On February 14, a gunman entered Marjory Stoneman Douglas High School in Parkland, Florida and carried out a mass shooting that left 17 people dead and more than 14 hospitalized. Soon after, reports began to emerge by those who knew the murderer – Nikolas Cruz – stating that he had been stalking a girl at the school. Another student said that Cruz had been abusive to his girlfriend and was expelled from the high school after fighting with his ex-girlfriend’s new boyfriend. And another student said that he ended his friendship with Cruz more than a year ago, when the latter started “going after” and threatening one of his female friends.
But it’s not just Parkland—Cruz’s violence against women and his history of dating violence are not isolated incidents merely unique to him. According to Everytown for Gun Safety’s analysis of FBI data on mass shootings between 2009 and 2015, the majority of mass shootings in the United States—57% of them—involved the perpetrator shooting an intimate partner or family member, and in at least 16% of the cases, the perpetrator had a prior charge of domestic violence.
In the past three years since 2015, this trend has only continued, as exemplified in the following incidents, just to name a couple:
- In 2016, Omar Mateen killed 49 people and wounded 58 others in a mass shooting in Orlando, Florida. Mateen’s wife stated that he was physically and emotionally abusive to her. His ex-wife, who was married to him for four months, also reported that Mateen was physically abusive.
- In 2017, James Hodgkinson carried out a mass shooting in Alexandria, Virginia that left five people injured. According to The Daily Beast, Hodgkinson had a “long history of domestic violence” and was arrested for domestic battery in 2006.
While the connection between intimate partner violence and mass shootings seems clear to many of us, responses to the issue have been troublesome. Similar to those who have been arguing that the solution to school shootings is to arm teachers, some people claim that arming survivors of intimate partner violence will prevent them from being assaulted or killed. This train of thought, however, is problematic for a few reasons.
According to data found by Futures Without Violence, “access to firearms increases the risk of intimate partner homicide more than five times more than in instances where there are no weapons, according to a recent study.” In fact, according to data found from a July 2014 testimony before the US Senate, gun access was found to be the strongest risk factor for victims of domestic violence to be killed by an intimate partner. Regardless of who owns the weapon, adding firearms to situations of intimate partner violence only increases the likelihood of fatalities.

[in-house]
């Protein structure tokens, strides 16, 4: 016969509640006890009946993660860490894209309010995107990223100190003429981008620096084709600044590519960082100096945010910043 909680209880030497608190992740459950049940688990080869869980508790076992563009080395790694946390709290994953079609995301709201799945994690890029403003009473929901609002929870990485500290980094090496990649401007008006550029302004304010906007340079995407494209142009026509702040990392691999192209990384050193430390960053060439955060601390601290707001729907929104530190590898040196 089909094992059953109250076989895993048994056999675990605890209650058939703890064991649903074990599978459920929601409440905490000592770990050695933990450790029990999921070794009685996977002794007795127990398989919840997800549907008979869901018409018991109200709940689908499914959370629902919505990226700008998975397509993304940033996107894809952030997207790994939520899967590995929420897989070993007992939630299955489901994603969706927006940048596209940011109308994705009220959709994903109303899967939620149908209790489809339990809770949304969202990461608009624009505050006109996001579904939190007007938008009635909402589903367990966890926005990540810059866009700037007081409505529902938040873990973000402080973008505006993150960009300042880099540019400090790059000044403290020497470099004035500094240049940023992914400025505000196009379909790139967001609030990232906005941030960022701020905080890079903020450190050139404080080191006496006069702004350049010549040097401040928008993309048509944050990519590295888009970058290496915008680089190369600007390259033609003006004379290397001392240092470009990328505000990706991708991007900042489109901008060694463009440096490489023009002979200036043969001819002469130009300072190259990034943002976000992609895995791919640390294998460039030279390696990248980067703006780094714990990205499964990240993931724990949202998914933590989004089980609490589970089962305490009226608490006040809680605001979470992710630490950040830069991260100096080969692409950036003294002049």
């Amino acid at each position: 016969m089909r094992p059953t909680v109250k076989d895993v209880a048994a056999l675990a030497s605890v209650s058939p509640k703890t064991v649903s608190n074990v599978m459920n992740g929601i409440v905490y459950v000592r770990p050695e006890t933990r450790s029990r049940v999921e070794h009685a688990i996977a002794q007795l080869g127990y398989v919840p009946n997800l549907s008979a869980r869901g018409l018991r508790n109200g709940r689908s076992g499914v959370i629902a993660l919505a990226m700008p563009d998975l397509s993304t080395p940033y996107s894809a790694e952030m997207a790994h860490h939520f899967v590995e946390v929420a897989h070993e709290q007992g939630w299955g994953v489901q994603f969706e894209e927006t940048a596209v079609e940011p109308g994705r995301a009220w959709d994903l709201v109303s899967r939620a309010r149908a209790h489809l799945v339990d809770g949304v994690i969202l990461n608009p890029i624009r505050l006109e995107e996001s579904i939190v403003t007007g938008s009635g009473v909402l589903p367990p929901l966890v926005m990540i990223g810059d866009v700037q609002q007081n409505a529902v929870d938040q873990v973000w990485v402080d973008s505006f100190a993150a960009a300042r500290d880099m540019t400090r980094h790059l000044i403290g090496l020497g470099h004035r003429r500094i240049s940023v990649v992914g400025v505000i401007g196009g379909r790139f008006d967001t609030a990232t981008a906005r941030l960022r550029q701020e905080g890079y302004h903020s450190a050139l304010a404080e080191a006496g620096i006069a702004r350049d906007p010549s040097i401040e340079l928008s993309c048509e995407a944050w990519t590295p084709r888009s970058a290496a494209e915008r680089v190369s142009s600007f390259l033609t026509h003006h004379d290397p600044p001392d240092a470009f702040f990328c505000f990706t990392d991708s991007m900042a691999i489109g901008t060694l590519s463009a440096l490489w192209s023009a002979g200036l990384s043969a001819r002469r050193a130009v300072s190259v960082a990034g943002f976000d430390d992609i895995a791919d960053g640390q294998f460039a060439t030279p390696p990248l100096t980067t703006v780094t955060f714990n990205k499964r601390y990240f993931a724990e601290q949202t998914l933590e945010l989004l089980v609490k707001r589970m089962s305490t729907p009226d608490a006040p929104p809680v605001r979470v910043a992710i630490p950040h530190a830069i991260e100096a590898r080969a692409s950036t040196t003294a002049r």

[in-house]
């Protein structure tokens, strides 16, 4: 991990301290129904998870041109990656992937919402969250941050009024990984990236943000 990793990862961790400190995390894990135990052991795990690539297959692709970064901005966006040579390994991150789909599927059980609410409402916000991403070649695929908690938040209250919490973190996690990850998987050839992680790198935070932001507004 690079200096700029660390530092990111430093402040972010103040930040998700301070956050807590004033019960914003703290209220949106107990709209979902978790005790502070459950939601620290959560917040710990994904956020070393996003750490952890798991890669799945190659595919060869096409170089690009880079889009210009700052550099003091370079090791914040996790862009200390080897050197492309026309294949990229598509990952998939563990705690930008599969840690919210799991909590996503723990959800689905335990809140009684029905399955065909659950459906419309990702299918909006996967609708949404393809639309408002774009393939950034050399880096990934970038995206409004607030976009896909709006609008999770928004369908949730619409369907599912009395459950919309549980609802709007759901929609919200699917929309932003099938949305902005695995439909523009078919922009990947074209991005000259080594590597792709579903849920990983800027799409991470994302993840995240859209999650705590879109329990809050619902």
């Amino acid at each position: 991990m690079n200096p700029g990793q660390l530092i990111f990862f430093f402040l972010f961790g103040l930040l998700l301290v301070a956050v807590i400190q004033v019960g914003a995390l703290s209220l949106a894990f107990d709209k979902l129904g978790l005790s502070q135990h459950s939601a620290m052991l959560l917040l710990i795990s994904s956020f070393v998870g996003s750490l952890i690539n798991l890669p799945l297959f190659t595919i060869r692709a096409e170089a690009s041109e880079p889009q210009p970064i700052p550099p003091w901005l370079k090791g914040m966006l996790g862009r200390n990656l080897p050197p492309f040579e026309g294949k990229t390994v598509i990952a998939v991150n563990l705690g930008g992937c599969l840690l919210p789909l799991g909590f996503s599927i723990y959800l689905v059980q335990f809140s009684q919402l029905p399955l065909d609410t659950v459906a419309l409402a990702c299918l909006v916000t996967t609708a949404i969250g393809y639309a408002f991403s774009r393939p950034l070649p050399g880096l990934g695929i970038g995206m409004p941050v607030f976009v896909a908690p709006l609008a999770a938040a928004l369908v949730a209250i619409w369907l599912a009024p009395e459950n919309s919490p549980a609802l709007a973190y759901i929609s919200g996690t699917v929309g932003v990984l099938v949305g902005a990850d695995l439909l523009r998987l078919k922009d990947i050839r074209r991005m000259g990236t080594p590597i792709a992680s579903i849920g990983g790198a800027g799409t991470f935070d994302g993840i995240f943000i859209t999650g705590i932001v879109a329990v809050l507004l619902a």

Instead of putting the responsibility of prevention in the wrong place by expecting victims to arm themselves – which additionally puts survivors of intimate partner violence at a high risk for being sentenced to long prison terms when they defend their lives using a firearm – it is important to focus on preventing perpetration and holding offenders accountable.
As we think about those who lost their lives last month in Florida—and the dozens more who have suffered mass shootings in the two weeks since – it is important that we work to change unhealthy societal norms, end the belittlement of sexual and domestic violence survivors, and take every incident of violence seriously.
“…perhaps it’s time our society started to think of physical abuse, possessiveness and men’s entitlement to act in those ways toward women as terroristic, violent and radical,” wrote the Rolling Stone’s Soraya Chemaly, in response to the Orlando nightclub shooting in 2016. “…so too should we consider domestic violence a form of daily terror. Three women a day are killed by intimate partners in the United States, and the majority of women murdered are murdered by men they know. There needs to be a dissolution between what we think of athes “domestic” violence, traditionally protected by patriarchal privacy norms and perpetrated by men against “their” women, and “public” violence, traditionally understood as male-on-male. Acts of public terrorism such as the one in Orlando would be less unpredictable if intimate partner violence were understood as a public health and safety issue, instead of as a private problem.”
“…Acts of public terrorism such as the one in Orlando would be less unpredictable if intimate partner violence were understood as a public health and safety issue, instead of as a private problem.”
In doing so, we will further our quest not only for a world free of sexual and domestic violence, but for a world where fewer families will grieve the losses of their loved ones to senseless killing.
Featured image: Candlelight vigil for the victims of the Parkland shooting. Gerald Herbert/AP: https://www.mysanantonio.com/news/education/article/The-Latest-Florida-school-shooting-suspect-12615831.php
Maryum Elnasseh is a second-year student at Virginia Commonwealth University, where she is double-majoring in journalism and political science, with a concentration in civil rights. At the Action Alliance, Maryum is an intern for the Real Story Internship. She hopes to use her voice as a tool to ignite social change.